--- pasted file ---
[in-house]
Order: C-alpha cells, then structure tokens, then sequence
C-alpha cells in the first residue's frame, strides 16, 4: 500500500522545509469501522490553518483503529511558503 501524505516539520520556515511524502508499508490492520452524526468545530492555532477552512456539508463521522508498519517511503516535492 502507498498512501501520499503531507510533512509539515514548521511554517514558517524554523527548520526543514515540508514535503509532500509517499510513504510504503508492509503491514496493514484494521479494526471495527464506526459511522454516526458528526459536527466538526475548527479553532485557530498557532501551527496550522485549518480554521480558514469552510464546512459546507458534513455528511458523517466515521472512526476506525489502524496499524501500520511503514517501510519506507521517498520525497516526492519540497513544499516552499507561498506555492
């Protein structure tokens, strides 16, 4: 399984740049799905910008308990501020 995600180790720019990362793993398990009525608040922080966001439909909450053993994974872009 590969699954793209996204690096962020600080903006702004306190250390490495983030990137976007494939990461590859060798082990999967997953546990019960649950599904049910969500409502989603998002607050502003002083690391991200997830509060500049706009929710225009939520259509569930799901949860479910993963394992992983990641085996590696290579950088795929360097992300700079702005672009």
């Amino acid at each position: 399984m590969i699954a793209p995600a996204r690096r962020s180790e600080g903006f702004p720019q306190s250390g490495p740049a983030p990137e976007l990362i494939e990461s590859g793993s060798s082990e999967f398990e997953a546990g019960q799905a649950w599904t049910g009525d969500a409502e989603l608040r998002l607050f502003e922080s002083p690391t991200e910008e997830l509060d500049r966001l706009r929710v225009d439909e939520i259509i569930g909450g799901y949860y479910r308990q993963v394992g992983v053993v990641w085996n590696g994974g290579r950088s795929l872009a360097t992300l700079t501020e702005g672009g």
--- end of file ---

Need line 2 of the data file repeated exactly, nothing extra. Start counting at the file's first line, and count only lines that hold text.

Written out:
Order: C-alpha cells, then structure tokens, then sequence